Questions about example sentences with, and the definition and usage of "Cambridge"

The meaning of "Cambridge" in various phrases and sentences

Q: What does If ever you're in Cambridge, do give me a ring. mean?
A: If you ever visit Cambridge, please contact me. (give me a ring on the telephone)
Q: What does When I search Cambridge Dictionary, I see B1, B2, C1, C2. Is it the level formal of words to writing? Can you explain it to me? mean?
A: It’s a scale to measure language learning, a1 is a beginner therefore the words are more simple and commonly used, it goes to c2 which is the most advanced and has very complex and less common words (b is Inbetween)
Q: What does Cambridge could have fallen off the map(the context is written below) mean?
A:

Think about it – what would happen if the town of Cambridge literally fell off, or disappeared from all the maps of the region?

It would disappear. It would not exist.
Q: What does In the Cambridge university press sentences,
'I wake up at about 7:30 during the week, but much later on Saturdays. After I wake up, I move very fast. In fact, I'm very good in the mornings.'
Why is there an "S" on the 'Saturday' and in the 'morning'?
mean?
A: The speaker meant every Saturday.

For example, if you wish to say "I like to go to the park every Saturday." you can also say, "I like to go to the park on Saturdays."
Q: What does Cambridge Bound mean?
A: Going to Cambridge

Synonyms of "Cambridge" and their differences

Q: What is the difference between They left for Cambridge early.

They left Cambridge early and They went to Cambridge early ?
A: they left for Cambridge means they are leaving early from where they are now to go to Cambridge.
They left Cambridge early means they departed early from Cambridge.
They went to Cambridge means either they attended Cambridge University, or at sometime in the past they traveled there. hope this makes it clear to you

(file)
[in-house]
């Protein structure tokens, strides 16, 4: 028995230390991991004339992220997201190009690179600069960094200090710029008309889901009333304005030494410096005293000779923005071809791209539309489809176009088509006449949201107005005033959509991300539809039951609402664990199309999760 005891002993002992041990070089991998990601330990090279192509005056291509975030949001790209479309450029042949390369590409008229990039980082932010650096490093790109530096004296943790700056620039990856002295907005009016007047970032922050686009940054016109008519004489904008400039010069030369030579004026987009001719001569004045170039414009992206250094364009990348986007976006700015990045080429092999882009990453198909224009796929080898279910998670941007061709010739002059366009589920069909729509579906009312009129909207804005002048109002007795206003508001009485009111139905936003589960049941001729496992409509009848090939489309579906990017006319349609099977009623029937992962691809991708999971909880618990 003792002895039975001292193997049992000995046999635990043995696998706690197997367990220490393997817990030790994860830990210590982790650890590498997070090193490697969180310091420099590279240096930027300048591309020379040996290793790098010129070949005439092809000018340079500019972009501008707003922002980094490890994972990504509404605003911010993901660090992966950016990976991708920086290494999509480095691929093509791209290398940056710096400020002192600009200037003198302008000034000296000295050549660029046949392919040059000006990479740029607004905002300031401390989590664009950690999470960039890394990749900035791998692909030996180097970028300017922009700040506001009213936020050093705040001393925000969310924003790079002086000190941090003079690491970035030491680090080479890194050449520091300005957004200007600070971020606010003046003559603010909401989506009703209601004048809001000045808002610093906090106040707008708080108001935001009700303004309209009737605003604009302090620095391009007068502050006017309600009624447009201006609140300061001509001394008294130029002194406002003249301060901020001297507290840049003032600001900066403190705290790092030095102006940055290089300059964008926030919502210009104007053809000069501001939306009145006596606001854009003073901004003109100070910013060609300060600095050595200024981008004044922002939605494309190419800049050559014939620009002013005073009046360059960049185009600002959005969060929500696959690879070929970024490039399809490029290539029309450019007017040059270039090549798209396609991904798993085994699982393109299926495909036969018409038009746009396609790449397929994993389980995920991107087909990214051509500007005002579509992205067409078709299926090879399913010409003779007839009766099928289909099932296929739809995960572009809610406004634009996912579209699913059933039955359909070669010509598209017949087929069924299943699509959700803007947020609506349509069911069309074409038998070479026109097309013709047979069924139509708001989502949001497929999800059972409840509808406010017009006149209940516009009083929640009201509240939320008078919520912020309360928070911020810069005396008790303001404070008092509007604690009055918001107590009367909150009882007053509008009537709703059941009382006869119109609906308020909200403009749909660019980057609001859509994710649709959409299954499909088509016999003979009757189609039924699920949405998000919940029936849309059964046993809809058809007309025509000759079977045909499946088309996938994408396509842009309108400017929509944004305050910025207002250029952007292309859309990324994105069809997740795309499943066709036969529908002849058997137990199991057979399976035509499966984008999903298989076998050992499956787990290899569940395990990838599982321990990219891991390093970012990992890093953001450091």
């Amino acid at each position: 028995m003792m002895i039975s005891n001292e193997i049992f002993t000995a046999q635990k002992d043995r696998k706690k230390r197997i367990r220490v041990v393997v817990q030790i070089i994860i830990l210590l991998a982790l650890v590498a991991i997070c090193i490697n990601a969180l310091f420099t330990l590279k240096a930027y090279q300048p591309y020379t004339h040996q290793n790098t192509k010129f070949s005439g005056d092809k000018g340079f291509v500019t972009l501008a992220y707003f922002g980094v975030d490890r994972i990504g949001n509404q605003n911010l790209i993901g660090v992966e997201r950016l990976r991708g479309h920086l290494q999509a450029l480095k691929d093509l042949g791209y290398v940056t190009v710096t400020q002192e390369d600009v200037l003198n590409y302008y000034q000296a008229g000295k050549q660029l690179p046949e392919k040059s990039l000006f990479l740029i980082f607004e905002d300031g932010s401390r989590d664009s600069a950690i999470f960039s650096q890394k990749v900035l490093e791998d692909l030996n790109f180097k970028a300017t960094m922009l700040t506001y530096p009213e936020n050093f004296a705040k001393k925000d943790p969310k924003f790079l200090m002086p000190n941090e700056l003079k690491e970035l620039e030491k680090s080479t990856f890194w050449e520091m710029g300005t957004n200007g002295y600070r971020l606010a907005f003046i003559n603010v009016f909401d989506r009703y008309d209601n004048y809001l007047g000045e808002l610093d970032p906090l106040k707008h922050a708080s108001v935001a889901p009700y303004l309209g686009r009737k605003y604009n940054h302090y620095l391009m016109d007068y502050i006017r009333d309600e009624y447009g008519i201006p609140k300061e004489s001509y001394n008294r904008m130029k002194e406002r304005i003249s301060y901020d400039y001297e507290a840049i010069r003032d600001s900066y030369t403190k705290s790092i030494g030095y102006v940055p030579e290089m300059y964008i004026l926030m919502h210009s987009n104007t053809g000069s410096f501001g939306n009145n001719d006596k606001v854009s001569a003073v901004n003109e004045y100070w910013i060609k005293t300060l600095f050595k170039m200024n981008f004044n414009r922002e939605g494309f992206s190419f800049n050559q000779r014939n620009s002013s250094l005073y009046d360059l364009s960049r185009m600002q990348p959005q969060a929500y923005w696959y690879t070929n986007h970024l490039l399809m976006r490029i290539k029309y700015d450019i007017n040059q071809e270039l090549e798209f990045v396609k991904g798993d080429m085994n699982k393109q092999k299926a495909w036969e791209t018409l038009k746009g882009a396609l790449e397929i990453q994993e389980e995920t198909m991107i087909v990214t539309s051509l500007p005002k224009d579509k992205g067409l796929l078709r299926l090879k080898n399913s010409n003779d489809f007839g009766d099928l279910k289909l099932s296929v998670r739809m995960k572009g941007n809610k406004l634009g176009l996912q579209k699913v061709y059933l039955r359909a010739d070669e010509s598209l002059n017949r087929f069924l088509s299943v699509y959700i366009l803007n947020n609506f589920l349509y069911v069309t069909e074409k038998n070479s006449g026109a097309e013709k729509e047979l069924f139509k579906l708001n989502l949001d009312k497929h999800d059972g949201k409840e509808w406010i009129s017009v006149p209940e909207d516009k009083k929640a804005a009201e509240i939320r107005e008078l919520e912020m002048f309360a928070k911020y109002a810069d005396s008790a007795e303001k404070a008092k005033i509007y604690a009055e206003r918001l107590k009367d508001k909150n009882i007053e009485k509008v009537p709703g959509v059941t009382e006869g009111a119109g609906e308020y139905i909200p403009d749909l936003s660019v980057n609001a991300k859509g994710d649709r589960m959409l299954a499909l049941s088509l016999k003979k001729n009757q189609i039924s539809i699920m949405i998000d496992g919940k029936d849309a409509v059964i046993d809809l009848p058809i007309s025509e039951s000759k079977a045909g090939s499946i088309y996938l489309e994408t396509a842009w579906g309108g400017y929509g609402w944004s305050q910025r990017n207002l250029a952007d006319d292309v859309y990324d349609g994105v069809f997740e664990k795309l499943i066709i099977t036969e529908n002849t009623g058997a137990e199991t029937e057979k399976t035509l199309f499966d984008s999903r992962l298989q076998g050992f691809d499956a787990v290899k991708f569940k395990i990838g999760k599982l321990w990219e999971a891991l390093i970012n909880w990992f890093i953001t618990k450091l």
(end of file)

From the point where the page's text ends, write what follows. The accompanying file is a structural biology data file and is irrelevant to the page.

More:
Q: What is the difference between I'll arrive to Cambridge at 5pm and I'll arrive in Cambridge at 5pm and Please which one is correct ?
A: I'll arrive in Cambridge at 5pm is correct

Translations of "Cambridge"

Q: How do you say this in English (US)? Cambridge
A: Check the question to view the answer
Q: How do you say this in English (US)? Cambridge
A: Check the question to view the answer
Q: How do you say this in English (US)? Cambridge
A: Check the question to view the answer
Q: How do you say this in English (UK)? how to say Cambridge
A: Check the question to view the answer

Other questions about "Cambridge"

Q: Please show me how to pronounce Cambridge, and which ones is correct: I'll arrive To Cambridge at 5 p.m or I'll arrive At Cambridge at 5 p.m.

please and could you tell me why...
A: at, with time
I will arrive at ten o'clock.
The movie started at noon.

with destinations it depends on the verb
arrive at or in
get to (same meaning as arrive, and more common)

Here are some phrases that sound ok

I will arrive in London at noon
I will get to New York at ten o'clock
I will arrive at his house tomorrow.
Q: Cambridge Does this sound natural?
A: Check the question to view the answer
Q: I know Cambridge Bound means enter Cambridge.I wonder,is that a fixed expression or is there any further detail explantion?☺
A: It means you are going to Cambridge, or heading towards Cambridge
Q: In my Cambridge English text book, there are sentences like this:
"The first thing I would say about my best friend is that she's very sensible. I've never known Irma to do anything silly."

I don't understand "I've never known Irma to do anything silly."
Does it mean "I've never known that she does anything silly"?
A: Yes, you have the right sense of this phrase. But I think that we say "to do" here because this is a case where we use the infinitive of the verb "to do". I'm sorry but I'm not sure why!

Also, I think there is a sense here that the speaker has observed Irma in the past, and based on those observations, she can quite confidently say that Irma does not do silly things.
Q: I'm studying English using a Cambridge text book about weather.
It says, "sun" is noun and "sunny" is adjective for "sun". And "wind" is noun and "windy" is adjective for "wind".
It also says, "rain" is noun and "wet" is adjective for "rain".
So if you say "it's windy today", it will mean "the wind is blowing today," I suppose.
And then if you say "it's wet today", does it mean "it's raining today"?
A: Wet can mean it is raining but also can mean it was raining and it is wet outside

Meanings and usages of similar words and phrases

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cambridge

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